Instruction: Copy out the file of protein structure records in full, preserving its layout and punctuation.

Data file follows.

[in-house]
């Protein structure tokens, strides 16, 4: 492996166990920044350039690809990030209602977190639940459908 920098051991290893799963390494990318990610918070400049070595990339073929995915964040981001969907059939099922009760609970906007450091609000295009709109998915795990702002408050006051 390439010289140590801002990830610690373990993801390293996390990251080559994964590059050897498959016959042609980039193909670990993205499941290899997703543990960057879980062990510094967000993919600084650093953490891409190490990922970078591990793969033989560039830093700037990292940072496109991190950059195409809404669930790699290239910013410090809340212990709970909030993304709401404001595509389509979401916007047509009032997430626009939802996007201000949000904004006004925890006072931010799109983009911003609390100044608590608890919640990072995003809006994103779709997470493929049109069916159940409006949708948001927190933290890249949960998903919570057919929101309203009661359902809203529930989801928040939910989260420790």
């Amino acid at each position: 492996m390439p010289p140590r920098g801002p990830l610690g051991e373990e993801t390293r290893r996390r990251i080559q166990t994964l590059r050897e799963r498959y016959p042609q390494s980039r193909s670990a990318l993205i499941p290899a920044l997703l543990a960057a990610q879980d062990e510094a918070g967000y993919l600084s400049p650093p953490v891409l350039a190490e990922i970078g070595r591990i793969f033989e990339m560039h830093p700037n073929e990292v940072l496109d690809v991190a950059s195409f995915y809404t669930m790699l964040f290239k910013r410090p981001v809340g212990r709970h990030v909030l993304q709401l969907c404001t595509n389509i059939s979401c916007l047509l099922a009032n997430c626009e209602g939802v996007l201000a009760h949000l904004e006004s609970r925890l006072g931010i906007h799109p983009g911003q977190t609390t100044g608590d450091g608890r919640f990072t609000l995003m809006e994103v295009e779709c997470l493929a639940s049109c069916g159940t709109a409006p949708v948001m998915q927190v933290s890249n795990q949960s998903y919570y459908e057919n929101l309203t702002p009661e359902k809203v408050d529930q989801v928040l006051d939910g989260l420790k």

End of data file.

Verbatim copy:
[in-house]
């Protein structure tokens, strides 16, 4: 492996166990920044350039690809990030209602977190639940459908 920098051991290893799963390494990318990610918070400049070595990339073929995915964040981001969907059939099922009760609970906007450091609000295009709109998915795990702002408050006051 390439010289140590801002990830610690373990993801390293996390990251080559994964590059050897498959016959042609980039193909670990993205499941290899997703543990960057879980062990510094967000993919600084650093953490891409190490990922970078591990793969033989560039830093700037990292940072496109991190950059195409809404669930790699290239910013410090809340212990709970909030993304709401404001595509389509979401916007047509009032997430626009939802996007201000949000904004006004925890006072931010799109983009911003609390100044608590608890919640990072995003809006994103779709997470493929049109069916159940409006949708948001927190933290890249949960998903919570057919929101309203009661359902809203529930989801928040939910989260420790």
């Amino acid at each position: 492996m390439p010289p140590r920098g801002p990830l610690g051991e373990e993801t390293r290893r996390r990251i080559q166990t994964l590059r050897e799963r498959y016959p042609q390494s980039r193909s670990a990318l993205i499941p290899a920044l997703l543990a960057a990610q879980d062990e510094a918070g967000y993919l600084s400049p650093p953490v891409l350039a190490e990922i970078g070595r591990i793969f033989e990339m560039h830093p700037n073929e990292v940072l496109d690809v991190a950059s195409f995915y809404t669930m790699l964040f290239k910013r410090p981001v809340g212990r709970h990030v909030l993304q709401l969907c404001t595509n389509i059939s979401c916007l047509l099922a009032n997430c626009e209602g939802v996007l201000a009760h949000l904004e006004s609970r925890l006072g931010i906007h799109p983009g911003q977190t609390t100044g608590d450091g608890r919640f990072t609000l995003m809006e994103v295009e779709c997470l493929a639940s049109c069916g159940t709109a409006p949708v948001m998915q927190v933290s890249n795990q949960s998903y919570y459908e057919n929101l309203t702002p009661e359902k809203v408050d529930q989801v928040l006051d939910g989260l420790k």